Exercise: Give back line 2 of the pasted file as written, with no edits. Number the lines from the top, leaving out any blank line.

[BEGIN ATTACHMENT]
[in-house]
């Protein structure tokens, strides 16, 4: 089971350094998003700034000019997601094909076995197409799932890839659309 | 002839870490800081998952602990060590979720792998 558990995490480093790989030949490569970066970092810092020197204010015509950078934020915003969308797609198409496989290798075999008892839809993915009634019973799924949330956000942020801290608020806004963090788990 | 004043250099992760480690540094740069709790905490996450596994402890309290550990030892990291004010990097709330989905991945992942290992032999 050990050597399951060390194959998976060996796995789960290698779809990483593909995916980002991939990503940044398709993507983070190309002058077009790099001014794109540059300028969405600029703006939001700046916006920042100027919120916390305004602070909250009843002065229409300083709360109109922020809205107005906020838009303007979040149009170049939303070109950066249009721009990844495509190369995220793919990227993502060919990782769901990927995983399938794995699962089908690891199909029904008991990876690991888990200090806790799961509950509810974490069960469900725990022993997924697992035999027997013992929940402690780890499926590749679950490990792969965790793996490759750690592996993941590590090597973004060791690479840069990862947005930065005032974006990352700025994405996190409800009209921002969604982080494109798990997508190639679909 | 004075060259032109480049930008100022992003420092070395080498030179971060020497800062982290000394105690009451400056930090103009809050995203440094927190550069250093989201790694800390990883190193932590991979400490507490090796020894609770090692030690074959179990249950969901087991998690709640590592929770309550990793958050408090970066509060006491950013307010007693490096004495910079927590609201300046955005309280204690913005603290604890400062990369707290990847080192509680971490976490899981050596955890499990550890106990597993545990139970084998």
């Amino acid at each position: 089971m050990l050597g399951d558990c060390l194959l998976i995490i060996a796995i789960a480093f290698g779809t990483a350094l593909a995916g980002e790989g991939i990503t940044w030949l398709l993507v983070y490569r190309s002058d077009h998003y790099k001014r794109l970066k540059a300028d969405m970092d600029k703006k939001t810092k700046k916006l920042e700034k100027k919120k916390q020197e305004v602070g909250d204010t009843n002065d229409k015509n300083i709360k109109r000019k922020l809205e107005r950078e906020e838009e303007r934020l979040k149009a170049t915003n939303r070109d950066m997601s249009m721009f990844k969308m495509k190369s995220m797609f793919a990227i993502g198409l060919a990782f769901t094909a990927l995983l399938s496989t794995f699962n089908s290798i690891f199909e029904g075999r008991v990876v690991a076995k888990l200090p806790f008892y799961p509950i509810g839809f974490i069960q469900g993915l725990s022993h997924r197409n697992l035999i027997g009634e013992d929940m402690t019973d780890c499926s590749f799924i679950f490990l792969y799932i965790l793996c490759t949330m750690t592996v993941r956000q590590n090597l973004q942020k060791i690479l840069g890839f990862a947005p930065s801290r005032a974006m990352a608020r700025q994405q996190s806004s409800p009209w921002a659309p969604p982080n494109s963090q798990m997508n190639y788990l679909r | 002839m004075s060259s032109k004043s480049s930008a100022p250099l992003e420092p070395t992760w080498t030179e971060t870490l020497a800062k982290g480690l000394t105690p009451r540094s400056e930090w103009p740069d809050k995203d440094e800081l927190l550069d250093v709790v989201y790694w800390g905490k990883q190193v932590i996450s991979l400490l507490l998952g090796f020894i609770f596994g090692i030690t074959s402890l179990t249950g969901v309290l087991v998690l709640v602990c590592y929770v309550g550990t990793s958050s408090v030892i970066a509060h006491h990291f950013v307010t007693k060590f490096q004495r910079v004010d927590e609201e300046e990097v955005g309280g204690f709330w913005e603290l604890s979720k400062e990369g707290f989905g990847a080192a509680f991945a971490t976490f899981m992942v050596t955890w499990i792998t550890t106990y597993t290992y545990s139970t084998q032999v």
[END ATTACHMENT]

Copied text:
């Protein structure tokens, strides 16, 4: 089971350094998003700034000019997601094909076995197409799932890839659309 | 002839870490800081998952602990060590979720792998 558990995490480093790989030949490569970066970092810092020197204010015509950078934020915003969308797609198409496989290798075999008892839809993915009634019973799924949330956000942020801290608020806004963090788990 | 004043250099992760480690540094740069709790905490996450596994402890309290550990030892990291004010990097709330989905991945992942290992032999 050990050597399951060390194959998976060996796995789960290698779809990483593909995916980002991939990503940044398709993507983070190309002058077009790099001014794109540059300028969405600029703006939001700046916006920042100027919120916390305004602070909250009843002065229409300083709360109109922020809205107005906020838009303007979040149009170049939303070109950066249009721009990844495509190369995220793919990227993502060919990782769901990927995983399938794995699962089908690891199909029904008991990876690991888990200090806790799961509950509810974490069960469900725990022993997924697992035999027997013992929940402690780890499926590749679950490990792969965790793996490759750690592996993941590590090597973004060791690479840069990862947005930065005032974006990352700025994405996190409800009209921002969604982080494109798990997508190639679909 | 004075060259032109480049930008100022992003420092070395080498030179971060020497800062982290000394105690009451400056930090103009809050995203440094927190550069250093989201790694800390990883190193932590991979400490507490090796020894609770090692030690074959179990249950969901087991998690709640590592929770309550990793958050408090970066509060006491950013307010007693490096004495910079927590609201300046955005309280204690913005603290604890400062990369707290990847080192509680971490976490899981050596955890499990550890106990597993545990139970084998």